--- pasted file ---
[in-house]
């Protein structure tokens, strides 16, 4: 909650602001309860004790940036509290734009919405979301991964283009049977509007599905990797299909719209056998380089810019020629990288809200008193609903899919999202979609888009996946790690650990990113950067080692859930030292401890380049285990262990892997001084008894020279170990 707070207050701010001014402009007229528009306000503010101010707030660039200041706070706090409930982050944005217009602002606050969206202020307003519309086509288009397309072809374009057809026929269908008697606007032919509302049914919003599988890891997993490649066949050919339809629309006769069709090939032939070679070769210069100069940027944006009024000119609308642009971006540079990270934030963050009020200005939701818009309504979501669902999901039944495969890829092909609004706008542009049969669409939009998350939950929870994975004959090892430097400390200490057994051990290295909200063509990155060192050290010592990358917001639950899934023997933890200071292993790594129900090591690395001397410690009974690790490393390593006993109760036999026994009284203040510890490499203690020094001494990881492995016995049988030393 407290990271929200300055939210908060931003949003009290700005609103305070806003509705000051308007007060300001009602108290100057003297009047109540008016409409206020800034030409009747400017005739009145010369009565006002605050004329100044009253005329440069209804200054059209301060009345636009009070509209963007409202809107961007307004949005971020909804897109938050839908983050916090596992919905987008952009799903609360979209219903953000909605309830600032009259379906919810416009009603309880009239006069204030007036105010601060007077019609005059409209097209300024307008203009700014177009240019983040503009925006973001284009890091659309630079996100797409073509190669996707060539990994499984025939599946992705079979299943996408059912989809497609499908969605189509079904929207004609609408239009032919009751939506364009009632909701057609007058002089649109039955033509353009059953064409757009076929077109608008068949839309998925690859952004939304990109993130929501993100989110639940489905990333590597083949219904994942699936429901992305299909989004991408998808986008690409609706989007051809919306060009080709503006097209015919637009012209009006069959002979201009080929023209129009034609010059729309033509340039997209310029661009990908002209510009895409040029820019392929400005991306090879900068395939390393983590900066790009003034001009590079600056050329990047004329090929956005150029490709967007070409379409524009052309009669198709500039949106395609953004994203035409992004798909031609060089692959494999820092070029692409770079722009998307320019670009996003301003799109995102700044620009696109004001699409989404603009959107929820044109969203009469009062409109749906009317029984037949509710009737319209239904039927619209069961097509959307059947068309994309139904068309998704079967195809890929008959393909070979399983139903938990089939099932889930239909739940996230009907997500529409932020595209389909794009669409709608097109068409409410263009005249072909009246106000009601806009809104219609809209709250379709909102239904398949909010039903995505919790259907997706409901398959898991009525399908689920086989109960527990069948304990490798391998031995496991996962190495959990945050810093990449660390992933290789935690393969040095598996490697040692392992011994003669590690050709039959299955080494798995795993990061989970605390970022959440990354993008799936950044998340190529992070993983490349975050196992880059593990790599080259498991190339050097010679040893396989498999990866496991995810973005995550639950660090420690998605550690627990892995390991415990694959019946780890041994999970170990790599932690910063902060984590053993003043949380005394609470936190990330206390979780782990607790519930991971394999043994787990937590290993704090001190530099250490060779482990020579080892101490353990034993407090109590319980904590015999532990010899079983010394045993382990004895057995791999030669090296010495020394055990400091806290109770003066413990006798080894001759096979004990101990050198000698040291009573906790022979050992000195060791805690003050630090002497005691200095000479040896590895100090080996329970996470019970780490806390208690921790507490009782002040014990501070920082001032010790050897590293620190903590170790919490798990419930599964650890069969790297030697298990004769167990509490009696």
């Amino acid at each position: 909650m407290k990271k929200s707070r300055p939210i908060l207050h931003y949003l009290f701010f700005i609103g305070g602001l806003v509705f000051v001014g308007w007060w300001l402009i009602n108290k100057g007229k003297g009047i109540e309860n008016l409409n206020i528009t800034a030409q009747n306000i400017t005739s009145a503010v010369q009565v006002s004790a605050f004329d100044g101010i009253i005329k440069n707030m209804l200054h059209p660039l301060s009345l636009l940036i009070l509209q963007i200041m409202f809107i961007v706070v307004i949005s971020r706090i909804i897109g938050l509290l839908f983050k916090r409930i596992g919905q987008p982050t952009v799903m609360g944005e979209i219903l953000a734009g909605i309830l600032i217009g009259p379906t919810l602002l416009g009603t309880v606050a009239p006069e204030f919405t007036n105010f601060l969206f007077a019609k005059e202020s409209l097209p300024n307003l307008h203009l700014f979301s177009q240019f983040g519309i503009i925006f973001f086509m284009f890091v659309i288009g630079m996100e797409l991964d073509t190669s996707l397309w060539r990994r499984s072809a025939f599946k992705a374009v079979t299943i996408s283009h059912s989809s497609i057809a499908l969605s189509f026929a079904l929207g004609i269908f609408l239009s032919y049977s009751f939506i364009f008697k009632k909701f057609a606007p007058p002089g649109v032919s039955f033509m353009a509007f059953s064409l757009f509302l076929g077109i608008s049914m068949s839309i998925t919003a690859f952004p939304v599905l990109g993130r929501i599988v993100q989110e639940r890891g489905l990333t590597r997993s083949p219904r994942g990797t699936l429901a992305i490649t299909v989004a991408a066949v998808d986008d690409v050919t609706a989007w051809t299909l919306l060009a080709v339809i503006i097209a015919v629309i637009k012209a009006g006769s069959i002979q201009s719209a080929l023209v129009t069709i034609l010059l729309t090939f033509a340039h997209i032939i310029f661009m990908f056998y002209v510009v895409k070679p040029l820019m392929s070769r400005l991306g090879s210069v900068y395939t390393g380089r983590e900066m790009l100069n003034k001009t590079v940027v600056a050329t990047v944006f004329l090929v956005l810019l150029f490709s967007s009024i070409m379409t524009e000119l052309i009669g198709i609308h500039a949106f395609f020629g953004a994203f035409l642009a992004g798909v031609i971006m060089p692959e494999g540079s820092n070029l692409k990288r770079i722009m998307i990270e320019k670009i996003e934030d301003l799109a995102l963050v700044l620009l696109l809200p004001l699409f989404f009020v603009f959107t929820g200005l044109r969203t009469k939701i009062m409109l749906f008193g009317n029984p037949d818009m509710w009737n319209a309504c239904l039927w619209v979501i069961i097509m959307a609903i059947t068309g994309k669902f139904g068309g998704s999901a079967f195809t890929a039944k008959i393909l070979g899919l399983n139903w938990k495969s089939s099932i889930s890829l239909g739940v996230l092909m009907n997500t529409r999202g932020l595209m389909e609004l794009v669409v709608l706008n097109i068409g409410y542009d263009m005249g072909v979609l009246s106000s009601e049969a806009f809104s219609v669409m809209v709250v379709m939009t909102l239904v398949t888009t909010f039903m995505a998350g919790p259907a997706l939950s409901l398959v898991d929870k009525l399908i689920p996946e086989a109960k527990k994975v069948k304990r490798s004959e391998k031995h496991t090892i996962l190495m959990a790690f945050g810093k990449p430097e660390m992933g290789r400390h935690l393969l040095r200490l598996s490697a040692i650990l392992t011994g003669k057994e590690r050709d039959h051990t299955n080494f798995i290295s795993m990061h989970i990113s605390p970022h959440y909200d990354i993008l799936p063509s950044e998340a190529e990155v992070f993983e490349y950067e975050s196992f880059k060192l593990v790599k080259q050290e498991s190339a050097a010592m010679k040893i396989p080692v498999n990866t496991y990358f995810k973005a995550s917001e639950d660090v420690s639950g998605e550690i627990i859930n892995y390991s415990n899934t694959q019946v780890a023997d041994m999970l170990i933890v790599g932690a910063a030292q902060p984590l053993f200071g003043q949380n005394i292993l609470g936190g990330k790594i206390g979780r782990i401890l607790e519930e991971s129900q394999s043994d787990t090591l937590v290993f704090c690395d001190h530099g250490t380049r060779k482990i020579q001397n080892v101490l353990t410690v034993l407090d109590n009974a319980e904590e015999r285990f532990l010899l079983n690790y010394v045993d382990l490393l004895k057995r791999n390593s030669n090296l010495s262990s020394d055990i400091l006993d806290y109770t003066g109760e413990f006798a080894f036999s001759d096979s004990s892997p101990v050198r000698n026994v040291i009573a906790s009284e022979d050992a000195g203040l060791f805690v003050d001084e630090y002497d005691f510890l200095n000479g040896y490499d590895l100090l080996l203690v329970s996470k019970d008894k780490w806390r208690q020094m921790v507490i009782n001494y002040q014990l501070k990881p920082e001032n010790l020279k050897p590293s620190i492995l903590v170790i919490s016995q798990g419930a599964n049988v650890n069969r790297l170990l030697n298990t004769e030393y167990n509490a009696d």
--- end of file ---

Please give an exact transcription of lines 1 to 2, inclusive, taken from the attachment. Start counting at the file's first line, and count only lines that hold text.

[in-house]
């Protein structure tokens, strides 16, 4: 909650602001309860004790940036509290734009919405979301991964283009049977509007599905990797299909719209056998380089810019020629990288809200008193609903899919999202979609888009996946790690650990990113950067080692859930030292401890380049285990262990892997001084008894020279170990 707070207050701010001014402009007229528009306000503010101010707030660039200041706070706090409930982050944005217009602002606050969206202020307003519309086509288009397309072809374009057809026929269908008697606007032919509302049914919003599988890891997993490649066949050919339809629309006769069709090939032939070679070769210069100069940027944006009024000119609308642009971006540079990270934030963050009020200005939701818009309504979501669902999901039944495969890829092909609004706008542009049969669409939009998350939950929870994975004959090892430097400390200490057994051990290295909200063509990155060192050290010592990358917001639950899934023997933890200071292993790594129900090591690395001397410690009974690790490393390593006993109760036999026994009284203040510890490499203690020094001494990881492995016995049988030393 407290990271929200300055939210908060931003949003009290700005609103305070806003509705000051308007007060300001009602108290100057003297009047109540008016409409206020800034030409009747400017005739009145010369009565006002605050004329100044009253005329440069209804200054059209301060009345636009009070509209963007409202809107961007307004949005971020909804897109938050839908983050916090596992919905987008952009799903609360979209219903953000909605309830600032009259379906919810416009009603309880009239006069204030007036105010601060007077019609005059409209097209300024307008203009700014177009240019983040503009925006973001284009890091659309630079996100797409073509190669996707060539990994499984025939599946992705079979299943996408059912989809497609499908969605189509079904929207004609609408239009032919009751939506364009009632909701057609007058002089649109039955033509353009059953064409757009076929077109608008068949839309998925690859952004939304990109993130929501993100989110639940489905990333590597083949219904994942699936429901992305299909989004991408998808986008690409609706989007051809919306060009080709503006097209015919637009012209009006069959002979201009080929023209129009034609010059729309033509340039997209310029661009990908002209510009895409040029820019392929400005991306090879900068395939390393983590900066790009003034001009590079600056050329990047004329090929956005150029490709967007070409379409524009052309009669198709500039949106395609953004994203035409992004798909031609060089692959494999820092070029692409770079722009998307320019670009996003301003799109995102700044620009696109004001699409989404603009959107929820044109969203009469009062409109749906009317029984037949509710009737319209239904039927619209069961097509959307059947068309994309139904068309998704079967195809890929008959393909070979399983139903938990089939099932889930239909739940996230009907997500529409932020595209389909794009669409709608097109068409409410263009005249072909009246106000009601806009809104219609809209709250379709909102239904398949909010039903995505919790259907997706409901398959898991009525399908689920086989109960527990069948304990490798391998031995496991996962190495959990945050810093990449660390992933290789935690393969040095598996490697040692392992011994003669590690050709039959299955080494798995795993990061989970605390970022959440990354993008799936950044998340190529992070993983490349975050196992880059593990790599080259498991190339050097010679040893396989498999990866496991995810973005995550639950660090420690998605550690627990892995390991415990694959019946780890041994999970170990790599932690910063902060984590053993003043949380005394609470936190990330206390979780782990607790519930991971394999043994787990937590290993704090001190530099250490060779482990020579080892101490353990034993407090109590319980904590015999532990010899079983010394045993382990004895057995791999030669090296010495020394055990400091806290109770003066413990006798080894001759096979004990101990050198000698040291009573906790022979050992000195060791805690003050630090002497005691200095000479040896590895100090080996329970996470019970780490806390208690921790507490009782002040014990501070920082001032010790050897590293620190903590170790919490798990419930599964650890069969790297030697298990004769167990509490009696």